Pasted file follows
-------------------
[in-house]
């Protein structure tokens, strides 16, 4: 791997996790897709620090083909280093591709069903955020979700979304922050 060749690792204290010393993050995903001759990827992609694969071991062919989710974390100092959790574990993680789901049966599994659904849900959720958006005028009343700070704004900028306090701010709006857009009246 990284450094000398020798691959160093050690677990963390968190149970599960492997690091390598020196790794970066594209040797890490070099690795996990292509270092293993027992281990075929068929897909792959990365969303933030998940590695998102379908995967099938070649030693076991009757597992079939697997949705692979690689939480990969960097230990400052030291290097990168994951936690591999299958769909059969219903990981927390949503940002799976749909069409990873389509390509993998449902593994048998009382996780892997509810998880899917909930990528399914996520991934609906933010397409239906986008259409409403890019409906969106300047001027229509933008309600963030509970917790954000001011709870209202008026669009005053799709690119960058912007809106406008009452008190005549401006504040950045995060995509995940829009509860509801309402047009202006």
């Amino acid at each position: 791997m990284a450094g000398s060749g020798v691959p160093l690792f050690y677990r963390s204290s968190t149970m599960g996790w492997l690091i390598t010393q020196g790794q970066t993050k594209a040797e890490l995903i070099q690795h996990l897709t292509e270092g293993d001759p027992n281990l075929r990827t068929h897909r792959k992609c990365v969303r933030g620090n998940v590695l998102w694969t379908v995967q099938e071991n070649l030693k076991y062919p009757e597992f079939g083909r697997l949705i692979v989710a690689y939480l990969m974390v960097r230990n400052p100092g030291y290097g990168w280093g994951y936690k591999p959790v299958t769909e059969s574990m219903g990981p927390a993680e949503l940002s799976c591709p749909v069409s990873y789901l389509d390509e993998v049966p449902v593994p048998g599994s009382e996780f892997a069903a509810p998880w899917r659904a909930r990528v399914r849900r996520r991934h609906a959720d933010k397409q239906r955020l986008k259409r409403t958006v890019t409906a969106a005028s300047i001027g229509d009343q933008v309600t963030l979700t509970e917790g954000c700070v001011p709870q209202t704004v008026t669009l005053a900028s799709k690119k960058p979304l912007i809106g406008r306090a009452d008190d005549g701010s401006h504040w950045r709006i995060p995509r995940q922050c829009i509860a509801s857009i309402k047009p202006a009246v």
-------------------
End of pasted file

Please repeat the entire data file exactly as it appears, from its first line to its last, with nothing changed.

[in-house]
């Protein structure tokens, strides 16, 4: 791997996790897709620090083909280093591709069903955020979700979304922050 060749690792204290010393993050995903001759990827992609694969071991062919989710974390100092959790574990993680789901049966599994659904849900959720958006005028009343700070704004900028306090701010709006857009009246 990284450094000398020798691959160093050690677990963390968190149970599960492997690091390598020196790794970066594209040797890490070099690795996990292509270092293993027992281990075929068929897909792959990365969303933030998940590695998102379908995967099938070649030693076991009757597992079939697997949705692979690689939480990969960097230990400052030291290097990168994951936690591999299958769909059969219903990981927390949503940002799976749909069409990873389509390509993998449902593994048998009382996780892997509810998880899917909930990528399914996520991934609906933010397409239906986008259409409403890019409906969106300047001027229509933008309600963030509970917790954000001011709870209202008026669009005053799709690119960058912007809106406008009452008190005549401006504040950045995060995509995940829009509860509801309402047009202006």
């Amino acid at each position: 791997m990284a450094g000398s060749g020798v691959p160093l690792f050690y677990r963390s204290s968190t149970m599960g996790w492997l690091i390598t010393q020196g790794q970066t993050k594209a040797e890490l995903i070099q690795h996990l897709t292509e270092g293993d001759p027992n281990l075929r990827t068929h897909r792959k992609c990365v969303r933030g620090n998940v590695l998102w694969t379908v995967q099938e071991n070649l030693k076991y062919p009757e597992f079939g083909r697997l949705i692979v989710a690689y939480l990969m974390v960097r230990n400052p100092g030291y290097g990168w280093g994951y936690k591999p959790v299958t769909e059969s574990m219903g990981p927390a993680e949503l940002s799976c591709p749909v069409s990873y789901l389509d390509e993998v049966p449902v593994p048998g599994s009382e996780f892997a069903a509810p998880w899917r659904a909930r990528v399914r849900r996520r991934h609906a959720d933010k397409q239906r955020l986008k259409r409403t958006v890019t409906a969106a005028s300047i001027g229509d009343q933008v309600t963030l979700t509970e917790g954000c700070v001011p709870q209202t704004v008026t669009l005053a900028s799709k690119k960058p979304l912007i809106g406008r306090a009452d008190d005549g701010s401006h504040w950045r709006i995060p995509r995940q922050c829009i509860a509801s857009i309402k047009p202006a009246v």